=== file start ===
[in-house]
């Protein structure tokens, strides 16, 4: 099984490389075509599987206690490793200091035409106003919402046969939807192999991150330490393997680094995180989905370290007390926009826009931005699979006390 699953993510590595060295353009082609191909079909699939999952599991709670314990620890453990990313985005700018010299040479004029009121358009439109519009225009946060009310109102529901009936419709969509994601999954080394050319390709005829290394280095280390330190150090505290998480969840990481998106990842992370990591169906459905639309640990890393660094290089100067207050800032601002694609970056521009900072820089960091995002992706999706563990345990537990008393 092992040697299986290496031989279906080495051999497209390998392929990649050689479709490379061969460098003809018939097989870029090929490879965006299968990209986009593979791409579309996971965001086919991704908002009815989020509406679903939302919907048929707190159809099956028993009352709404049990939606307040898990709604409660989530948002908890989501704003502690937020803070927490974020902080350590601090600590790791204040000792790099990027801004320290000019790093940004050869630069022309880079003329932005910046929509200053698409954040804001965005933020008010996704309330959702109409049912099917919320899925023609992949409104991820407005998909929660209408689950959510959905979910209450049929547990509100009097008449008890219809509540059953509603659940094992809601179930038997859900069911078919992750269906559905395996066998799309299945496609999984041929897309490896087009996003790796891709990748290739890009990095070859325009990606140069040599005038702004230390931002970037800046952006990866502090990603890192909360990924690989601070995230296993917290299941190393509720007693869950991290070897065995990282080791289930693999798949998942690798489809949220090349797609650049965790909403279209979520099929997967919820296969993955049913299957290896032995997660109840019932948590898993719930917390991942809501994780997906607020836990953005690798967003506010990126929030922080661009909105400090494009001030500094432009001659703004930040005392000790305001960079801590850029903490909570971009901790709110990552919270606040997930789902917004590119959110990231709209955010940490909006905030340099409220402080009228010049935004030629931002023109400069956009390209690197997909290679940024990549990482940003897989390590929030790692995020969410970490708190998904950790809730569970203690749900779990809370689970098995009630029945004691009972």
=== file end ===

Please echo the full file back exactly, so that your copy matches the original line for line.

[in-house]
């Protein structure tokens, strides 16, 4: 099984490389075509599987206690490793200091035409106003919402046969939807192999991150330490393997680094995180989905370290007390926009826009931005699979006390 699953993510590595060295353009082609191909079909699939999952599991709670314990620890453990990313985005700018010299040479004029009121358009439109519009225009946060009310109102529901009936419709969509994601999954080394050319390709005829290394280095280390330190150090505290998480969840990481998106990842992370990591169906459905639309640990890393660094290089100067207050800032601002694609970056521009900072820089960091995002992706999706563990345990537990008393 092992040697299986290496031989279906080495051999497209390998392929990649050689479709490379061969460098003809018939097989870029090929490879965006299968990209986009593979791409579309996971965001086919991704908002009815989020509406679903939302919907048929707190159809099956028993009352709404049990939606307040898990709604409660989530948002908890989501704003502690937020803070927490974020902080350590601090600590790791204040000792790099990027801004320290000019790093940004050869630069022309880079003329932005910046929509200053698409954040804001965005933020008010996704309330959702109409049912099917919320899925023609992949409104991820407005998909929660209408689950959510959905979910209450049929547990509100009097008449008890219809509540059953509603659940094992809601179930038997859900069911078919992750269906559905395996066998799309299945496609999984041929897309490896087009996003790796891709990748290739890009990095070859325009990606140069040599005038702004230390931002970037800046952006990866502090990603890192909360990924690989601070995230296993917290299941190393509720007693869950991290070897065995990282080791289930693999798949998942690798489809949220090349797609650049965790909403279209979520099929997967919820296969993955049913299957290896032995997660109840019932948590898993719930917390991942809501994780997906607020836990953005690798967003506010990126929030922080661009909105400090494009001030500094432009001659703004930040005392000790305001960079801590850029903490909570971009901790709110990552919270606040997930789902917004590119959110990231709209955010940490909006905030340099409220402080009228010049935004030629931002023109400069956009390209690197997909290679940024990549990482940003897989390590929030790692995020969410970490708190998904950790809730569970203690749900779990809370689970098995009630029945004691009972």